We took a family trip to visit the Hirshhorn museum in Washington, DC. (One of my favorite museums). This was a great opportunity for me to guide my children through their understanding, interpretation and appreciation of what each artist was trying to convey through their chosen medium.
Museums are mini wonderlands filled with hidden treasures in plain sight. Whilst walking through, one could easily pass by a really inspiring experience. Here is a bit of advice for parents with toddlers and young elementary aged children, who want to appreciate a museum that is, as my middle child said, a "hands-free and not for kids, adult museum".
It took a lot of hard work; yelling; tears and insanity, but we got out of the house on a weekend before 9:30am. That's a big deal. We dressed up in our museum clothes and got out on the town. I read an article advising parents with children with special needs to go early to places that there were large crowds. This is a great idea for all parents, especially those with toddlers and younger children. First, the smaller the crowd the less likely you'll lose someone, but also you get to take your time and walk through undisturbed and without disturbing others. People go to the museum for the experience and honestly kids can be a nuisance for those who do not have kids (I get it. I totally get it and am not offended). We got there right as the guard unlocked the door. They got to see the fountain come on- which was a highlight of the experience. Go early and take your time. Those lucky few recovering from their hangovers and early brunch will be arriving once you are done.
We brought snacks (for the end) and jackets. Museums do not allow food and drink, for obvious reasons, but kids need to eat. After 90 minutes walking around, I whipped out the fruit, carrots and water as soon as we left the building. This eliminated any whining as we decided where else we were going.
Museum temperatures are a bit cool (I'm guessing for preservations purposes), which means that an extra light jacket or cardigan is perfect to appease the complainers as you walk about. Also, if your child is a bit young but can also walk, I recommend bringing a stroller or carrier. We've grown out of that phase but a year ago, we were there.
Stop and Read:
Every sculpture or painting is accompanied by a descriptive plaque. I alternated sentences with Big Sister as we read the artist, title, important dates, owner/"gifter" and descriptive interpretation of pieces we thought captivated us the most. It is important to acknowledge who created it and what they used. This gives more background into how long it took and why they made it in the first place. After a while, I'd just ask "Who is the artist?" or "When did the artist die?" or "Who owns the piece?" and my children were able to give their answer based on finding the information on the descriptive plaque. It kept them engaged and it kept the questions flowing throughout the time there.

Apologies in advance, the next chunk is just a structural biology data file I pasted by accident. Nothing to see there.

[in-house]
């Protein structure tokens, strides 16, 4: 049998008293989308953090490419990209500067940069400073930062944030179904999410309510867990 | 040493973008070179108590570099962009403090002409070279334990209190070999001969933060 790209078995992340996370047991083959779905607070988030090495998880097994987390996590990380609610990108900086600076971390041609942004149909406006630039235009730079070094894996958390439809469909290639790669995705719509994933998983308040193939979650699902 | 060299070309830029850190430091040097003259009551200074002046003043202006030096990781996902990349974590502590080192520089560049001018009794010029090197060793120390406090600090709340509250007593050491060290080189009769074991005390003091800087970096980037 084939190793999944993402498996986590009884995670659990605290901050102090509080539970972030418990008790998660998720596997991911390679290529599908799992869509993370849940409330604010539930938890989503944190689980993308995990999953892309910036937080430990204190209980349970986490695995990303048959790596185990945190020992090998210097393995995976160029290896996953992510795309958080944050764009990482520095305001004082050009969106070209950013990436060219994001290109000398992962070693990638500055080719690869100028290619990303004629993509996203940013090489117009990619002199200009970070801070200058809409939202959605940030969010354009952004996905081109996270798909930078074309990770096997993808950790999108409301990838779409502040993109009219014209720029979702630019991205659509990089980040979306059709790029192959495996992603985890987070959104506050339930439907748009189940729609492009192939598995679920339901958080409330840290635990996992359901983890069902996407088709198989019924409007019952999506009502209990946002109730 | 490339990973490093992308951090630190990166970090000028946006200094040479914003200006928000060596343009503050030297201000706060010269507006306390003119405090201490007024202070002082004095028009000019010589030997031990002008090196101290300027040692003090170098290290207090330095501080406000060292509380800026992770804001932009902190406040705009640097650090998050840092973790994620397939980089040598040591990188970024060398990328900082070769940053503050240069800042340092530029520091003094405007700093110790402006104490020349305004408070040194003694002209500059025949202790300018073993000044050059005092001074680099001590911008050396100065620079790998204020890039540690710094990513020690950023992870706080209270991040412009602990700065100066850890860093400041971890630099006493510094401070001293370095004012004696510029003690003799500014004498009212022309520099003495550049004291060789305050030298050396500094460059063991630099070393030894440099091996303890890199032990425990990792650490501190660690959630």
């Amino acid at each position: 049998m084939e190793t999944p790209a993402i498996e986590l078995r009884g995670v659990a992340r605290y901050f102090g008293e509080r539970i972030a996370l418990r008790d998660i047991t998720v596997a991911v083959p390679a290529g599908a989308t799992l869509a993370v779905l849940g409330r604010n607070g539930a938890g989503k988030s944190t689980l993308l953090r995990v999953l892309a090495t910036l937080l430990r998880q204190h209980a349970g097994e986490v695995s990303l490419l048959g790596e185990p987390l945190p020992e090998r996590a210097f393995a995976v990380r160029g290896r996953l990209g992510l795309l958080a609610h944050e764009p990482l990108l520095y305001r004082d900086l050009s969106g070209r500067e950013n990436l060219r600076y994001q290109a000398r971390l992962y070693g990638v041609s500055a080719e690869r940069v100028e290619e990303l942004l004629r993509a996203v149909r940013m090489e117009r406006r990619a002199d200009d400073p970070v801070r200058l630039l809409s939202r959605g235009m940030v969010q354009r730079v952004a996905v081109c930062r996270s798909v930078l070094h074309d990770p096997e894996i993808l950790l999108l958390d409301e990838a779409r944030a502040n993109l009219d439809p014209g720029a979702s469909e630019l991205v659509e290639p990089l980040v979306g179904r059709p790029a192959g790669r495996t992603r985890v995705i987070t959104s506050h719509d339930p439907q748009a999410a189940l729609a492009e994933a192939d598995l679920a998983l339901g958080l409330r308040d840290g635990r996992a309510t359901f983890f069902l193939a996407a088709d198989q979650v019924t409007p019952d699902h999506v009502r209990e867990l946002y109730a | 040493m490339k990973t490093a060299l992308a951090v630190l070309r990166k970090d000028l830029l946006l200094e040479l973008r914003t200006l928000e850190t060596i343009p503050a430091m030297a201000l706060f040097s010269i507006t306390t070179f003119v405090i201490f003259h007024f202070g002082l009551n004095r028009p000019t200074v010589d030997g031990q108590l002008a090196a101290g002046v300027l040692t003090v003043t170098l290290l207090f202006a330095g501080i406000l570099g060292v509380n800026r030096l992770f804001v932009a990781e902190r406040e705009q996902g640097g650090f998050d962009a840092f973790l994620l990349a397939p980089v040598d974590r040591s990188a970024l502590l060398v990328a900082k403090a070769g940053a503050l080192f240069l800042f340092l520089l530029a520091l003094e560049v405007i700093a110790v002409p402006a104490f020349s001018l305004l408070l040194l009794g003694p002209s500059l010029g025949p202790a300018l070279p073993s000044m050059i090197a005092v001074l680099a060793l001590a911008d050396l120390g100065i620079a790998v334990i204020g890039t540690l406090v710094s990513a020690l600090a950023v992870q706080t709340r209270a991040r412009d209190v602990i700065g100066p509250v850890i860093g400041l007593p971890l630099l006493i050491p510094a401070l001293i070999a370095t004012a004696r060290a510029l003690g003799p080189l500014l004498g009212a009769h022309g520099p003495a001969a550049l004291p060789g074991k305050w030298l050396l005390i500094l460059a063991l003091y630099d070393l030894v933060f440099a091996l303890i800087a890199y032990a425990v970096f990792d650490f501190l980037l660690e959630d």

Eliminate Preconceived Notions of What "Art" Is:
Big Sister loves to draw. She loves painting. I kept hearing her ask, "But what did they make?" . Explaining to an early elementary aged child that it is all about the process and not about the product is quite interesting. In school, we train children to aim for completion, to provide an end result and focus less on the process required to get there. I let her know that for many of the artists in here, what we see is a result of a spiritual or emotional release. It's as if we made peanut butter and jelly sandwiches but we enjoyed making the sandwich more than eating it. Oddly this comparison was acceptable.
Write a Recap:
When we returned home I had the miniatures write a recap. They sat down and reflected upon their experience. What were things you liked, didn't like, didn't understand, thought were really awesome or cool? What was weird?
Writing prompts are a great way to get the child to recall the experience and the emotions felt, as well as, solidify some of what was learned in a meaningful and personal way.
Here are a few experiences we really enjoyed:
Taking small children to the museum can be a daunting task. Many museums for kids are very hands on and tactile and the experience is quite polar to that which is expected in a more standard "adult" museum. Even still, teaching children to look rather than touch is a skill and a lesson on respect that many children could use more of. I'm glad that with a few reminders here and there from the "beep" or a museum staff about getting too close to the art work, my children were able to enjoy their first memorable "adult" museum experience.
Finally... it's important to advocate that all artistic voices are heard. Art cannot only be an expression of the haves, or only one gender or only one race. All voices must be represented in our museums and communities must get out and support it when available and advocate for more. Expression is freedom. Everyone has a story and each individual's story is everyone's story. May you be inspired to make something beautiful today!